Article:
Why is it – I’ve been asking myself – that most of my liberal friends believe some of the things that they believe? Why, when faced with so much evidence to the contrary, on an entire range of issues, do they come down on the side that they come down on? Why do these folks, all of whom I either love or respect a great deal, so consistently come up with non-solutions to so many problems facing us all?
To try and answer this extremely vexing question, I started out on a long journey of research – one that would take me to places that I had not known about prior to this. Finally, after months and years of work and effort, I’ve found what I believe to be an important part, but only a part, of the answer.
What my journey led me to is, as it turns out, Ideology.
But, more than merely finding ideology at the end of my quest, I found a true story about people, conflict, war, espionage, sexual excess, intellectual dishonesty, incredible misfortune, a “school of thought” known as the Frankfurt School, and lot and lots of individuals, all with their own ideas about life and happiness, but all who share a common connection – to ideology.
Everyone thinks about their own happiness (or lack thereof) and everyone is in one way or another trying to gain more happiness as they go through life. However, what I’ve discovered is that when your primary guide to happiness is ideology… YOU’RE BOUND TO GET LOST! In the end, Ideology is just a delusion.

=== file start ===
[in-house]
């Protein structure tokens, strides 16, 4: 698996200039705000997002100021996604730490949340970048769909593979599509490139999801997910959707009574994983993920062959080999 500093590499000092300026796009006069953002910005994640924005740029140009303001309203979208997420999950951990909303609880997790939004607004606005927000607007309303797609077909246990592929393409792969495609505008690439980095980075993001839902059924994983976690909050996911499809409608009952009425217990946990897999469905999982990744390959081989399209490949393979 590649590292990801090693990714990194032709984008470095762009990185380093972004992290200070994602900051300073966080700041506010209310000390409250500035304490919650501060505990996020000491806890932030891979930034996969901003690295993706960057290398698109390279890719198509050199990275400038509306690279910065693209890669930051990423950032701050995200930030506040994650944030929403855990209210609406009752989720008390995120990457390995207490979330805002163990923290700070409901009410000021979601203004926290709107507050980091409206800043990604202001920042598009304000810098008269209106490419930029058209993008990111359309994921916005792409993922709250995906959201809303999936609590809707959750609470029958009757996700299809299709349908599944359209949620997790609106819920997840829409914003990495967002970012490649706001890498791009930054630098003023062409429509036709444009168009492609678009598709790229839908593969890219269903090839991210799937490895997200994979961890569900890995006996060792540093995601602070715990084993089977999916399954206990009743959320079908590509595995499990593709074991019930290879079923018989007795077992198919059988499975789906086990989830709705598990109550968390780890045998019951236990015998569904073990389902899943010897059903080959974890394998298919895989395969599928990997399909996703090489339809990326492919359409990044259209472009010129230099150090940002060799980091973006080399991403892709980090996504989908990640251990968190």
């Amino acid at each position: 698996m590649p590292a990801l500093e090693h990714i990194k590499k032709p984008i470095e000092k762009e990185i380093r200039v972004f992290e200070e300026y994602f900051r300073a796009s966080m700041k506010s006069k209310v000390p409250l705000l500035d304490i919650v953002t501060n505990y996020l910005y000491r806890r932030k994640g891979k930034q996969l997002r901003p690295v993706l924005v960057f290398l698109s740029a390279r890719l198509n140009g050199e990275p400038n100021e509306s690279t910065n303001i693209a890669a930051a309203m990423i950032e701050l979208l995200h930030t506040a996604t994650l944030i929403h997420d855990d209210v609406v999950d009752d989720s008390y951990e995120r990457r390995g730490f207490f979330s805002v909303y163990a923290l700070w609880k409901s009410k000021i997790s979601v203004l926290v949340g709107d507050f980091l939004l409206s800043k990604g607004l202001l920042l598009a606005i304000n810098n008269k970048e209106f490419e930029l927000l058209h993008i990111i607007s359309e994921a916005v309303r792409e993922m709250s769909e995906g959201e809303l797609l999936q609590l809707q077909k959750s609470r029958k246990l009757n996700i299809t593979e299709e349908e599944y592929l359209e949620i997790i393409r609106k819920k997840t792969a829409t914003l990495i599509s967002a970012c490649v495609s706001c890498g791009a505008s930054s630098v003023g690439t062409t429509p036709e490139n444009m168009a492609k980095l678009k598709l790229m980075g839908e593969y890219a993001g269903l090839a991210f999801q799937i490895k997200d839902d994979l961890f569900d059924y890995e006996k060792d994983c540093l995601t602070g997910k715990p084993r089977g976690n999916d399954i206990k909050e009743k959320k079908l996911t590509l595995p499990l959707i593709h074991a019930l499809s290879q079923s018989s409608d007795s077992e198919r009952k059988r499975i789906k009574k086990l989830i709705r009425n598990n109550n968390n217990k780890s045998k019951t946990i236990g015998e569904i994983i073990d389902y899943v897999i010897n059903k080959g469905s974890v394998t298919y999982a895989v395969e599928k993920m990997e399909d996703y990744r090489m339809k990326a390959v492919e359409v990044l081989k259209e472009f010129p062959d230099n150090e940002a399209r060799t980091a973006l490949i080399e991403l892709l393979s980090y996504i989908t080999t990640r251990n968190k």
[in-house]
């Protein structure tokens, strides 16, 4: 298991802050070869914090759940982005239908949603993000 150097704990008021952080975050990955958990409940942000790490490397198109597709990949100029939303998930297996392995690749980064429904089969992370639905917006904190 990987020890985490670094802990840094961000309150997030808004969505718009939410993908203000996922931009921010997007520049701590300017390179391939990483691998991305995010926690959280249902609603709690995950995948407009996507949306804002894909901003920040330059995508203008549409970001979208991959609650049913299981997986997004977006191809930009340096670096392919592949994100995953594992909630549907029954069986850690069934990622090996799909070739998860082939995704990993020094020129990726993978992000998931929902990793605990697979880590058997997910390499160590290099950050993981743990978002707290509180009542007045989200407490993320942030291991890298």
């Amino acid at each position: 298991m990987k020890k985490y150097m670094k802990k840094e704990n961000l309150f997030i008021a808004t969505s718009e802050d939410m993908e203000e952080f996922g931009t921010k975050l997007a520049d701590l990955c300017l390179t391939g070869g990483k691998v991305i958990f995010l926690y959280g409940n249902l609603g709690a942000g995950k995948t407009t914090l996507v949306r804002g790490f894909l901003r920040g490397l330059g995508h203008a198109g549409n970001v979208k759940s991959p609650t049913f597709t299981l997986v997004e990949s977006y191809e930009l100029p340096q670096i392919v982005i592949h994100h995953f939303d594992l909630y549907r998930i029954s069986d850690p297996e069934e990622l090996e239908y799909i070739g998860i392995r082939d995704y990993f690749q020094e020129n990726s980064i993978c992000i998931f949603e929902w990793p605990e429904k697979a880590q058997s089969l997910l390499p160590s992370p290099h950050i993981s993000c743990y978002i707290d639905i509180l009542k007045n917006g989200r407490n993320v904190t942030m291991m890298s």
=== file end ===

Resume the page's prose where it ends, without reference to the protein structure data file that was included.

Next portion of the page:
We may have seen ideology in action shortly after the attacks on 9/11 when the Bush administration, some would argue, was manipulated by a group of Neo-cons over the idea that Saddam Hussein (leader of Iraq) possessed weapons of mass destruction (WMDs). Whether he possessed these weapons is still not entirely clear, as many analysts say that Saddam simply shipped them over to Syria in the run-up to the war.
Either way, in George Bush’s mind, American’s needed to be convinced that war was the only option to Saddam’s continued threats, plans and aggression. If the US citizenry would not support the idea of invading Iraq, the Neocons might have thought, then maybe it could be made more palatable if someone yelled “He’s got a gun!” as the US Army burst through the Iraqi door. Without the “gun” being present, there is less reason (or possibly no reason at all) to go in.